I was looking for something better, but I thought “OSB? I’ve used that before and had problems. I’m not going back to that!” It was around that time, maybe 10 years ago, that someone suggested I try AdvanTech® subflooring.
I was soon to learn that there’s a big difference between AdvanTech® panels and other subflooring options. Commodity OSB uses glues and a process that permits the panel to soak up moisture. Most subfloor-grade plywood uses similar glues between the laminators. While plywood gives you a more consistent panel, it is still prone to wicking moisture.
Above, subfloor panels were allowed to stand in a pan of dye-colored water. The dye stained the three AdvanTech® panel samples (left) just to the level of the water in the pan, but the dye readily wicked through the grain of the plywood laminations (right), penetrating deep into the panel area.
Plywood and OSB manufacturers try to improve this by sealing the panel edges, but the sealant, whether it is a wax or a paint, tends to get scuffed off. Think about how often panels get dragged on their edges across a truck bed or across the floor deck in the process of installing them.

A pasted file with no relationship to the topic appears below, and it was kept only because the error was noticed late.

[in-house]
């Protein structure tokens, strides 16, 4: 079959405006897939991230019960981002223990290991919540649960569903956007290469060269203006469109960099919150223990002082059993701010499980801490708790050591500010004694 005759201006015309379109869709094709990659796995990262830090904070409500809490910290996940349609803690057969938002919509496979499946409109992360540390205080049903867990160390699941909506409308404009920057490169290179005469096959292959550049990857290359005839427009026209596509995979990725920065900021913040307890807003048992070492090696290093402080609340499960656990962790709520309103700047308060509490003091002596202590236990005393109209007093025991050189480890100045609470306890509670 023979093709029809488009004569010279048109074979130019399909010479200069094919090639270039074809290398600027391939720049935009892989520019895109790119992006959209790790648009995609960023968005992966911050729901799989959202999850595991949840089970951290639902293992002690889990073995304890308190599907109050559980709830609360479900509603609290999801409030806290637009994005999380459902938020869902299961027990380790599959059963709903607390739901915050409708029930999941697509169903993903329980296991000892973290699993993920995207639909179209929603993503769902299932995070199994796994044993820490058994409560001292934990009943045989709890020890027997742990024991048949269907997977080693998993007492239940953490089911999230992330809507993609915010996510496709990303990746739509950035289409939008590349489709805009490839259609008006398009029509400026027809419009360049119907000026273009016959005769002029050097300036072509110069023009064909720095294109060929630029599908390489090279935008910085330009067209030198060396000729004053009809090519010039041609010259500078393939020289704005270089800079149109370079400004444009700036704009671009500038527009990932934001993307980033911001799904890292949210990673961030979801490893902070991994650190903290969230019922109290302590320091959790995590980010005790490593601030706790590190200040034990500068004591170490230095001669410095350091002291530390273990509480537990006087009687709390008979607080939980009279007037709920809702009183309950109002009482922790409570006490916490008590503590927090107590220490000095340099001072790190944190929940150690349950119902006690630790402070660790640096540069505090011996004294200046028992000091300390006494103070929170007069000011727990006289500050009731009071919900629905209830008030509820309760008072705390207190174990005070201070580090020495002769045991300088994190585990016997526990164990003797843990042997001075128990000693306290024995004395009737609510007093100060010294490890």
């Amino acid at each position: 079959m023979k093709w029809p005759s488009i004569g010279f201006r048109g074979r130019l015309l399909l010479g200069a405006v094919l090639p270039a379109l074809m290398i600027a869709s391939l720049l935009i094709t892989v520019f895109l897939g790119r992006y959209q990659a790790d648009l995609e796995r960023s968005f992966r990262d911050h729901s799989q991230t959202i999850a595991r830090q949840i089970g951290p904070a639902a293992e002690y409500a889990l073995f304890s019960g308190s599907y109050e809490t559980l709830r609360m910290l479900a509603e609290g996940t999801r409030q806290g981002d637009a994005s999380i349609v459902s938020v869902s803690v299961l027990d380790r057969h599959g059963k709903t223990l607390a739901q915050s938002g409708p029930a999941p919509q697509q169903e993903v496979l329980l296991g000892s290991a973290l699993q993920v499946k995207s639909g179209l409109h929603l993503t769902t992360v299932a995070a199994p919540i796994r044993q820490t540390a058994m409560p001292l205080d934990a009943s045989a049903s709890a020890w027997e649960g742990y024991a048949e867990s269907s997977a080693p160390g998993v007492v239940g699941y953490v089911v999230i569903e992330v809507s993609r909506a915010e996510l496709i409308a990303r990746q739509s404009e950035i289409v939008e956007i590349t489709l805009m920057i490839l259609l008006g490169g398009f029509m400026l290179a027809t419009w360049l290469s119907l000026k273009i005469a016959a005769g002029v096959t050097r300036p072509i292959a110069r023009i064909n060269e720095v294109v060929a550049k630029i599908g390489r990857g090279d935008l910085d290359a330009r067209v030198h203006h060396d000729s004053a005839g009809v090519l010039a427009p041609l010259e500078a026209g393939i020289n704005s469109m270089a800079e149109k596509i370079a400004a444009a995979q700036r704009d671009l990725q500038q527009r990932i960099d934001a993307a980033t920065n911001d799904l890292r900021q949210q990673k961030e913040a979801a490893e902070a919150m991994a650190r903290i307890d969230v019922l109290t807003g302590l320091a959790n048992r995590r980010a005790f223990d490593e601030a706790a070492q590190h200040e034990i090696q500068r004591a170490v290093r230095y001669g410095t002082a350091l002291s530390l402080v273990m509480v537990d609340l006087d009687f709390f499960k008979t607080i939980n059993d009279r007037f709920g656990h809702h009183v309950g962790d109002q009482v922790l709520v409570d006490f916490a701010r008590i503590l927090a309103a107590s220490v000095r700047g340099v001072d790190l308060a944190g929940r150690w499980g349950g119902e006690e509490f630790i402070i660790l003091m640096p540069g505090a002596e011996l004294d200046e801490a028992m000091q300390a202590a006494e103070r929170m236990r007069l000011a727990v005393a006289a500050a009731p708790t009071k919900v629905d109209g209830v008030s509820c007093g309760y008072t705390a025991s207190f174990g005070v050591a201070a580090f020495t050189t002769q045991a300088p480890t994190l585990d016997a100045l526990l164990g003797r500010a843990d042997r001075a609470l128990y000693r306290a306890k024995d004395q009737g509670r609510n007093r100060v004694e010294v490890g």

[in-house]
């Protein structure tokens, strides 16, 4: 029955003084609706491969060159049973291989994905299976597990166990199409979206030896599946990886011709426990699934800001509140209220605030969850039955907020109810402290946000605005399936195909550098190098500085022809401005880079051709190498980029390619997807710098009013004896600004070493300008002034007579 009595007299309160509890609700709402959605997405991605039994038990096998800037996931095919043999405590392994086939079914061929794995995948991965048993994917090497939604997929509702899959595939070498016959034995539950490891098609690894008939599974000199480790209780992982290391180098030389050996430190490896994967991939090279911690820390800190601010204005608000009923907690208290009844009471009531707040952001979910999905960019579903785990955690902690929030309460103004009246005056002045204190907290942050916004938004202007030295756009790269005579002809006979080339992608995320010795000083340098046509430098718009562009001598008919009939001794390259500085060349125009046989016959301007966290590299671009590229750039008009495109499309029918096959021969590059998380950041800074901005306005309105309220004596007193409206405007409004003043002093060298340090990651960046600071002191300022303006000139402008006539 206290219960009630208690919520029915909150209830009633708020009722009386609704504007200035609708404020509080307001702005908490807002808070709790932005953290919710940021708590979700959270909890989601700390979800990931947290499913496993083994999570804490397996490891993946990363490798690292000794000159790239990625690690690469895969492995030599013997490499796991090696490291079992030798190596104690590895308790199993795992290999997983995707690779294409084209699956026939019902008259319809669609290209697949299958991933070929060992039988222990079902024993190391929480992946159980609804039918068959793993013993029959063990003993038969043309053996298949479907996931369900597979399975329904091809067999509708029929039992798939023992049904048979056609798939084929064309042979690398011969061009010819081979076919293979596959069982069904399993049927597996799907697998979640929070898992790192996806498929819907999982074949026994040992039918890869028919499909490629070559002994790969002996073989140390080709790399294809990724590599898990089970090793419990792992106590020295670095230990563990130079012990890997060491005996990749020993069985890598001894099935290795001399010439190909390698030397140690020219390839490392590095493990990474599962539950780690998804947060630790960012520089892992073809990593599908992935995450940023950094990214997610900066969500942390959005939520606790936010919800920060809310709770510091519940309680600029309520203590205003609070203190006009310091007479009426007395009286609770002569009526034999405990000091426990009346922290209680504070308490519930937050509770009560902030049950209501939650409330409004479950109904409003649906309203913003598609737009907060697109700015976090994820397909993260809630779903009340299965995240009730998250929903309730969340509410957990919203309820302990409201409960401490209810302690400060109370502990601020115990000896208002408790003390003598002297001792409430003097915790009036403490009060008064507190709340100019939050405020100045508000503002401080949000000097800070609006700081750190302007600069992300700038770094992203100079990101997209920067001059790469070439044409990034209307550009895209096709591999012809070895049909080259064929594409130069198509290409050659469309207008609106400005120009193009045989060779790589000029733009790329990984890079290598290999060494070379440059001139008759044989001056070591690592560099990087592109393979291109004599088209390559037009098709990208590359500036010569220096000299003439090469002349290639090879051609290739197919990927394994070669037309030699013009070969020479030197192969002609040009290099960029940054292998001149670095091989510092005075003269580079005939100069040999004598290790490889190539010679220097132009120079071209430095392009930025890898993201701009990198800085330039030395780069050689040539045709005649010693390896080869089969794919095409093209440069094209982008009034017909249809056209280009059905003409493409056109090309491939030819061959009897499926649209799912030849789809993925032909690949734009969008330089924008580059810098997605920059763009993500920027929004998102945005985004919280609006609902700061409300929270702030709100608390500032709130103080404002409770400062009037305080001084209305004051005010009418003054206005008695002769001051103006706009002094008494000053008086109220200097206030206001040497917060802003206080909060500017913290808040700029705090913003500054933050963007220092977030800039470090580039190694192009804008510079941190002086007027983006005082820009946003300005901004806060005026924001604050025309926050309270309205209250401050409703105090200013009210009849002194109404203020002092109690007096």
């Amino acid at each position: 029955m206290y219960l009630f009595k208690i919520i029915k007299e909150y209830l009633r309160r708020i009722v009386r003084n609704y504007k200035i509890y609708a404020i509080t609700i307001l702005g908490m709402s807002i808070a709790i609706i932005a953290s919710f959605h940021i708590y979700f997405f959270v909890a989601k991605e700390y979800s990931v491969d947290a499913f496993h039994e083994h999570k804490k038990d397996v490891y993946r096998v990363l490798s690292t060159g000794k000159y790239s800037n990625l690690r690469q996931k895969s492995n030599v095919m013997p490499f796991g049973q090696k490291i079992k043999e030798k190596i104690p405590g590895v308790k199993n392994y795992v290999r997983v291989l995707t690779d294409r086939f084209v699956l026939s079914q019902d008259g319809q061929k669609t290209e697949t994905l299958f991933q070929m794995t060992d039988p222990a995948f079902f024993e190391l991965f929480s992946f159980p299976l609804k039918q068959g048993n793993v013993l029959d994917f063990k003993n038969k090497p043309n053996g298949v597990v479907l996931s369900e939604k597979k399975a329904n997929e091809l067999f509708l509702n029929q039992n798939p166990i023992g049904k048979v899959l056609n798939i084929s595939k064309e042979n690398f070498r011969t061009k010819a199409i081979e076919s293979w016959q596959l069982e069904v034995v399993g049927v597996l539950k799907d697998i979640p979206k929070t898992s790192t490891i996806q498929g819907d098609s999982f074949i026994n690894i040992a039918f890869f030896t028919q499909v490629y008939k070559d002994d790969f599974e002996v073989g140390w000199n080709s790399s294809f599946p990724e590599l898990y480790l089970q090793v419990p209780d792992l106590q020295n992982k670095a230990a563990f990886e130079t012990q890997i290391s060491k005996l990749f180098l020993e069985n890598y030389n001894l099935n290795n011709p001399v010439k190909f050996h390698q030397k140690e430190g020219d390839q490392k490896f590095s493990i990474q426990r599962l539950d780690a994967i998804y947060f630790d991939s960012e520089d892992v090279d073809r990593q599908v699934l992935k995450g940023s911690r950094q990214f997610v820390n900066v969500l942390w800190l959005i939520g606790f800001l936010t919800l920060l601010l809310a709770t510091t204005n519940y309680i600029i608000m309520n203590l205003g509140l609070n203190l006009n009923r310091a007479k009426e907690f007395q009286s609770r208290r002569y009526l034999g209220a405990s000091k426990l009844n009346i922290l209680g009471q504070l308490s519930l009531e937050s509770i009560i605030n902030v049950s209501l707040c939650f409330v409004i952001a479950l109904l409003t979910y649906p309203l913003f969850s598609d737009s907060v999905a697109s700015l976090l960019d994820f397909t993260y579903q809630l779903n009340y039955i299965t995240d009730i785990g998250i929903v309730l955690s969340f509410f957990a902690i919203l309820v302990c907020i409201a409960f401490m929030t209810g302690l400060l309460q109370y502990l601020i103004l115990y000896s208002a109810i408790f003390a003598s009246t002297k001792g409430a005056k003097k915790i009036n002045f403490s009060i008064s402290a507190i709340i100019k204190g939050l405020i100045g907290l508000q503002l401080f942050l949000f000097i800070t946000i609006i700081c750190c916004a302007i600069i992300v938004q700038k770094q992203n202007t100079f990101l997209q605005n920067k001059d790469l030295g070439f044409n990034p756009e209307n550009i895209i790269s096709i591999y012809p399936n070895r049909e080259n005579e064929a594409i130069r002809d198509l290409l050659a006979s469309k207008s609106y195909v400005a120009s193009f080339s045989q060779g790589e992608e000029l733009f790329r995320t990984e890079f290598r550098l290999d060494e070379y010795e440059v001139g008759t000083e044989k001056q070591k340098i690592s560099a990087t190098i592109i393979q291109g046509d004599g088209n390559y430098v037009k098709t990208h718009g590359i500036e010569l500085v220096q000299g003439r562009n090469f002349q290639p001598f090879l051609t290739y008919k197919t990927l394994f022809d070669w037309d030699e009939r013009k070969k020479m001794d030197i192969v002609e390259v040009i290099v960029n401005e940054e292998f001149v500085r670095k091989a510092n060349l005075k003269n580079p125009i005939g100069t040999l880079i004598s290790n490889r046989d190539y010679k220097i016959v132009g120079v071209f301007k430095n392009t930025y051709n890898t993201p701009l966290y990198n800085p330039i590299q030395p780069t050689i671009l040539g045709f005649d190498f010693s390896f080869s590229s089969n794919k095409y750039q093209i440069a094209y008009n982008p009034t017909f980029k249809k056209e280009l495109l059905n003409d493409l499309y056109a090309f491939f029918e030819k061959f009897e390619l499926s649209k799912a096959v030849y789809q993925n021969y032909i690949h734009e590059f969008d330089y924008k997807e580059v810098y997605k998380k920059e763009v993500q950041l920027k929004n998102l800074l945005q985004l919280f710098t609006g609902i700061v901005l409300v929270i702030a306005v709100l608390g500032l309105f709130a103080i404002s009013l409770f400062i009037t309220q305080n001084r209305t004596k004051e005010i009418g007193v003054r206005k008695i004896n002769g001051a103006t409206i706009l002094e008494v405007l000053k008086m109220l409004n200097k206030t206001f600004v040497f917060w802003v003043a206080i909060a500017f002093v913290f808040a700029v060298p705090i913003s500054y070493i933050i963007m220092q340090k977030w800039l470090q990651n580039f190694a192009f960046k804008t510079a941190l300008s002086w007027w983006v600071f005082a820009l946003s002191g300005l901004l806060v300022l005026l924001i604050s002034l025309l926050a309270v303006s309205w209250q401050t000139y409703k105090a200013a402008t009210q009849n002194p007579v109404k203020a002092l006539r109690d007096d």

Two things really distinguish how AdvanTech® panels are made that contribute to their high performance over commodity OSB: resin technology and manufacturing precision. AdvanTech® panels use an advanced liquid resin that coats flakes during the manufacturing process to make sure the panel is thoroughly protected. A lot of engineering and quality control goes into how the strands in AdvanTech® panels are oriented and sized within the multiple layers to create a woven matrix of fibers that achieves the right balance of stiffness and dimensional stability. Commodity OSB is also set up in layers but can have larger variations in strand size and orientation within the layers and may use a different kind of resin that does not necessarily have the same moisture resistance. The AdvanTech® subflooring manufacturing process also has a high level of precision to make sure the wood strands are the optimal thickness and dimension for a more stable panel. During manufacturing at AdvanTech® panel mills, there are extensive quality control checks along the whole panel production process so that only the very best final boards earn the AdvanTech® brand mark.